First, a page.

The Hertel’s had tried conventional money raising forays, doing a dog and pony show on video for the private equity titan Blackstone Group. He was told that it was probably the worst received pitch of the year.

But Kickstarter loved them. They raised $350,000, which was to be paid off in product produced. Each $4,000 contributor to Kickstarter was repaid with a 5-axis mill.

Matt Hertel told me that the most successful Kickstarter event of all time may have been for potato salad. An entrepreneur with a $10 minimum contribution raised $70,000, which he paid off in a giant potato salad bash.

In its first three years in business Pocket NC has been quite successful and has sold little mills to a wide assortment of bigger companies and tiny startups. One just went to Europe to a guy who is making a bicycle washing machine.

I posed my question about an apparent dearth of machining startups to Matt, and his feeling was that I was looking in all the wrong places.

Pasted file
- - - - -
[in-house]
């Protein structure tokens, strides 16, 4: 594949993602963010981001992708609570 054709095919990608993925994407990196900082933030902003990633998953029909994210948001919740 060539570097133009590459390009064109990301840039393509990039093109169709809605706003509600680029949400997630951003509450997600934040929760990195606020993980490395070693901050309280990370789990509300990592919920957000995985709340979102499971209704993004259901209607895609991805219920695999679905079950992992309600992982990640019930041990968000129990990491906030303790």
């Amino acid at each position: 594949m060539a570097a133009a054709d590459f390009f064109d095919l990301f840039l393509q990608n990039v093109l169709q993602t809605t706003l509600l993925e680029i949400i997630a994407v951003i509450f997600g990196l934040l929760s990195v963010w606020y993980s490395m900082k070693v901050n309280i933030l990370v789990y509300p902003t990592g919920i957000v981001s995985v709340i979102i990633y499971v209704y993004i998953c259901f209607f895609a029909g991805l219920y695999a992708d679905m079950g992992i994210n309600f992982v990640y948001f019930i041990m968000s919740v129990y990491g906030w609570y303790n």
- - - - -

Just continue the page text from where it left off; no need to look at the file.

Matt believes the entrepreneurial spirit is alive and well, even in the Millennial world, but you need a community, whether it be online via Kickstarter or in coffee shops or incubators in Bozeman. Matt says that in his Montana home there is a community of folks eager to help anybody with an idea and the guts and skill to try to bring it to fruition. You cannot create a milieu like that artificially with government funding and Big Brother hovering. A grant from Google or IBM to jumpstart an incubator in Chicago or Cleveland unfortunately will not work. The community needs to grow organically like it has in Bozeman. Could it happen in Detroit or Cincinnati? Maybe, but I do not see it happening yet. But with precision manufacturing as strong as it is today we may begin to see it. As the Baby Boomers hang it up and old businesses dissolve, there will be opportunities for startups where we have not seen any for the last decade.